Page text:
Functions would be substituted for ends, and means for creators. Society would progress with great efficiency but without aim, and the repetition of the same gesture, a distinction of the machine, would bring about an unknown form of immobility, that of a mechanism advancing from nowhere toward nowhere.

The totalitarian regimes have done nothing but extend this condition and make it general, by means of force or propaganda. Everyone under their rule suffers from it. In a certain sense it is a transposition of the capitalist system to the social and political sphere.

Mass production is characterized by the fabricating of separate units which are then put together in special workshops. Propaganda and totalitarian politics, such as terrorism and repression, employ the same system.

Propaganda spreads incomplete truths, in series and as separate units. Later these fragments are organized and converted into political theories, which become absolute truths for the masses. Terrorism obeys the same rules. At the outset, a part of society regards the extermination of other groups with indifference, or even contributes to their persecution, because it is corrupted by internal hatreds.

Everyone becomes an accomplice and the guilt feelings spread through the whole society. Terrorism becomes generalized, until there are no longer either persecutors or persecuted.

The persecutor is soon transformed into the persecuted. One turn of the political mechanism is enough. And no one can escape from this fierce dialectic, not even the leaders themselves. The world of terrorism, like that of mass production, is a world of things, of utensils. Hence the vanity of the dispute over the historical validity of modem terrorism.

Utensils are never mysterious or enigmatic, since mystery comes from the indetermination of the being or object that contains it. A mysterious ring separates itself immediately from the generic ring; it acquires a life of its own and ceases to be an object. Surprise lurks in its form, hidden, ready to leap out. Mystery is an occult force or efficacy that does not obey us, and we never know how or when it will manifest itself. But utensils do not hide anything; they never question us and they never answer our questions.

They are unequivocal and transparent, mere prolongations of our hands, with only as much life as our will lends them. When they are old and worn out, we throw them away without a thought, into the wastebasket, the automobile graveyard, the concentration camp. Or we exchange them with our allies or enemies for other objects. All our faculties, and all our defects as well, are opposed to this conception of work as an impersonal action repeated in equal and empty portions of time.

The Mexican works slowly and carefully; he loves the completed work and each of the details that make it up; and his innate good taste is an ancient heritage. If we do not mass produce products, we vie with one another in the difficult, exquisite and useless art of dressing fleas. When this moment arrives, it will resolve all our contradictions by annihilating them, but meanwhile I want to point out that the most extraordinary fact of our situation is that we are enigmatic not only to strangers but also to ourselves.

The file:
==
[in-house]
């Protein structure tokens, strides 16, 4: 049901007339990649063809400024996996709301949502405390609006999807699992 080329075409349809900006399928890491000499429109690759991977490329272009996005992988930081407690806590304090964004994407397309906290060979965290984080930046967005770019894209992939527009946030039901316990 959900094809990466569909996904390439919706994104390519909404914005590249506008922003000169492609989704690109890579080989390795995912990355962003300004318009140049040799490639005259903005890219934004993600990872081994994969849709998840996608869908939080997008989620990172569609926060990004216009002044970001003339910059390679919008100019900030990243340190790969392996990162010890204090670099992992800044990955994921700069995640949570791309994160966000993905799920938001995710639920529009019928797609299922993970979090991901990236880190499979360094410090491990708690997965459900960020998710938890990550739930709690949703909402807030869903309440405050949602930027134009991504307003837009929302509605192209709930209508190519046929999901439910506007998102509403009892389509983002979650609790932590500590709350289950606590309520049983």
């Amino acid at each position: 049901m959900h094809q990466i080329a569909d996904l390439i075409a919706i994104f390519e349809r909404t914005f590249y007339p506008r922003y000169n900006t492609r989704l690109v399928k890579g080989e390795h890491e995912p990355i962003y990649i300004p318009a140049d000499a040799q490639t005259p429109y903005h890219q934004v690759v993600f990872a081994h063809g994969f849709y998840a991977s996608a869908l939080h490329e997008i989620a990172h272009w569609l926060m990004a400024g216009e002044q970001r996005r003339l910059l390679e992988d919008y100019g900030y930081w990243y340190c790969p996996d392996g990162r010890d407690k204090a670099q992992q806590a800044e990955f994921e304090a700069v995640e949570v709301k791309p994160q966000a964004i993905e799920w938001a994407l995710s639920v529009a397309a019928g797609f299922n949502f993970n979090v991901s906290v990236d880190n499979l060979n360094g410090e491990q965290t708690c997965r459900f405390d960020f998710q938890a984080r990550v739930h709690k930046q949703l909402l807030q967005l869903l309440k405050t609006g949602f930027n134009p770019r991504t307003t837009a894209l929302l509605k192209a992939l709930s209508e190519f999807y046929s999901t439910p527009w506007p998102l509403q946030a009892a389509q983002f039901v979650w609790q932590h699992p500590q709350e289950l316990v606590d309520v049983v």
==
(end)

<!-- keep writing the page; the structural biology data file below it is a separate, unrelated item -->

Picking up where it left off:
The Mexican is always a problem, both for other Mexicans and for himself. Suspicion, dissimulation, irony, the courtesy that shuts us away from the stranger, all of the psychic oscillations with which, in eluding a strange glance, we elude ourselves, are traits of a subjected people who tremble and disguise themselves in the presence of the master.

It is revealing that our intimacy never flowers in a natural way, only when incited by fiestas, alcohol or death. Slaves, servants and submerged races always wear a mask, whether smiling or sullen. Only when they are alone, during the great moments of life, do they dare to show themselves as they really are. All their relationships are poisoned by fear and suspicion: fear of the master and suspicion of their equals. Each keeps watch over the other because every companion could also be a traitor.

To escape from himself the servant must leap walls, get drunk, forget his condition. He must live alone, without witnesses. He dares to be himself only in solitude. The unquestionable analogy that can be observed between certain of our attitudes and those of groups subservient to the power of a lord, a caste or a foreign state could be resolved in this statement; the character of the Mexican is a product of the social circumstances that prevail in our country, and the history of Mexico, which is the history of these circumstances, contains the answer to every question.

The situation that prevailed during the colonial period would thus be the source of our closed, unstable attitude. Our history as an independent nation would contribute to perpetuating and strengthening this servant psychology, for we have not succeeded in overcoming the misery of the common people and our exasperating social differences, despite a century and a half of struggle and constitutional experience.

The fault of interpretations like the one I have just sketched out is their simplicity. Our attitude toward life is not conditioned by historical events, at least not in the rigorous manner in which the velocity or trajectory of a missile is determined by a set of known factors. This is to say that historical events are something more than events because they are colored by humanity, which is always problematical.


Los hijos de la Malinche

Source: Paz, Octavio. Translated by Lysander Kemp, et al. New York: Grove Press, Our hermeticism is baffling or even offensive to strangers, and it has created the legend of the Mexican as an inscrutable being. Our suspicions keep us at a distance. Our courtesy may be attractive but our reserve is chilling, and the stranger is always disconcerted by the unforeseen violence that lacerates us, by the solemn or convulsive splendor of our fiestas, by our cult of death.